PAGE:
Mohu's new Blade antenna is a one-of-a-kind – instead of a floppy sheet, it's a thicker, rectangular plastic panel that you might not be compelled to hide. You could mount it on the wall below the TV like a soundbar, or there's a little attachable kickstand if you'd rather put it on a TV stand. In any case, it's stylish in a way that most antennas simply don't strive to be. And if you want, you can mount it in an attic or even outside.
But that style comes with frustrations. We struggled mightily to attach a coaxial cable or 90-degree coaxial adapter to the back of the antenna, because its coaxial connector is wedged so tight to the backing. Ultimately, we used a screwdriver to remove the spongey support ring on the back to give our hands a bit more room, and then had to use pliers to tighten the adapter because it wouldn't budge using our fingers. It was a real pain.
Once it was finally up and running, we searched multiple times and found fewer channels with the ground-floor TV – just 44 max, compared to 50+ with the others. None of the omissions were crucial, but it was still a difference. Upstairs, we had to play around with the location before hitting the same 50+ mark as the other antennas. The Blade is sleek and stylish, but the smaller size brings a couple of frustrations along with it.
The Clear TV HDTV Antenna reimagines the classic design as a USB stick-sized antenna with extendable rabbit ears. It's small, it's simple, and it's incredibly cheap (we picked ours up from Walmart for a mere $10). But if you're thinking that a design like this is too good to be true, then you're on to something: While we experienced good reception in one location that we've used to test many antennas, we struggled to pull as many channels or as consistent of reception in another area that has been fine with larger, more powerful rivals.
We saw very different results on two floors of a house about 15 miles north of downtown Chicago. On the top floor, the antenna performed similarly to many others that we have tested in the location, picking up 55 channels and providing strong reception on most of them. We tested the antenna both directly behind the TV and a couple feet away from it on the same surface, and the results were similar in both instances.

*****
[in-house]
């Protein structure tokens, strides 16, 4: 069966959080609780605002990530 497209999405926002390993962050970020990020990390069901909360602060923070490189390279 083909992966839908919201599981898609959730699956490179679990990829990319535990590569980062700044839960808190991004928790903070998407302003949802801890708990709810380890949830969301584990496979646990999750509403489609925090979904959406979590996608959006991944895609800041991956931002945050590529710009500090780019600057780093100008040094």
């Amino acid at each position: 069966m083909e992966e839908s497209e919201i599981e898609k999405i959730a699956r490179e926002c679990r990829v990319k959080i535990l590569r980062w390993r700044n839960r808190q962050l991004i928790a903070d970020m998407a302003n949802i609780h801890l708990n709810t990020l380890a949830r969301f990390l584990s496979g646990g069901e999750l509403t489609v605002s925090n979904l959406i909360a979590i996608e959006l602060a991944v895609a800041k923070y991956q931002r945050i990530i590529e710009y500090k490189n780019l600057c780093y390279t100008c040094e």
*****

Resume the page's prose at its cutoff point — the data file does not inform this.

Downstairs in the living room, the Clear TV was much less successful. We ran multiple channel scans with the antenna behind the TV, both resting on the stand and on the back of the set itself, and only pulled in about 20 channels. Those channels looked clear and were stable, but it was a fraction of what we had pulled one floor higher.
If you have experienced troubles with interference or live farther away from a source, then you'll probably want to invest in something more powerful.
Read the full Clear TV HDTV Antenna review
Antenna scams you should know about
Recently there have been a number of misleading product pages on Amazon that have promised customers outrageous features like a 120-mile range and 4K resolution. Do not take them at their word. These claims are misleading and, with our current technology, impossible.
You can read a great breakdown of lies antenna manufacturers tell you over on TechHive, but suffice it to say that the curvature of the Earth prevents more than an 80-mile range for broadcasts and no broadcast station in America currently puts out a 4K OTA signal. That is going to be part of the next set of ATSC standards that's currently in development and is called NextGen TV. That should start rolling out by the end of 2020.
How we tested
For this piece, we tested indoor antennas that remain near your TV, both standard antennas that connect solely via coaxial cable, and amplified ones that add a USB connection or must be plugged into a wall outlet for a powered-up range boost.
We tested several current indoor TV antennas from the top makers in the business, watching to see how many channels each antenna could find, how easy it was to set up, how crisp the signal looked, the style and size of the device, and the price and overall value.
Our testing environment was a two-story house just outside of Chicago, less than 15 miles from downtown. Each antenna was tested on two televisions: one on the first floor, and another upstairs on the second floor.
Even if modern antennas are more reliable than the old versions, they can still be fickle: your distance from broadcast towers is important, but so too is where you place the antenna, where you are in your home, and what's around it. Your experience may vary to ours, as a result, and you may need to experiment with location to yield the most channels to watch.
These are the best indoor TV antennas that we've tested so far, and we'll be adding more to the list once we try more models.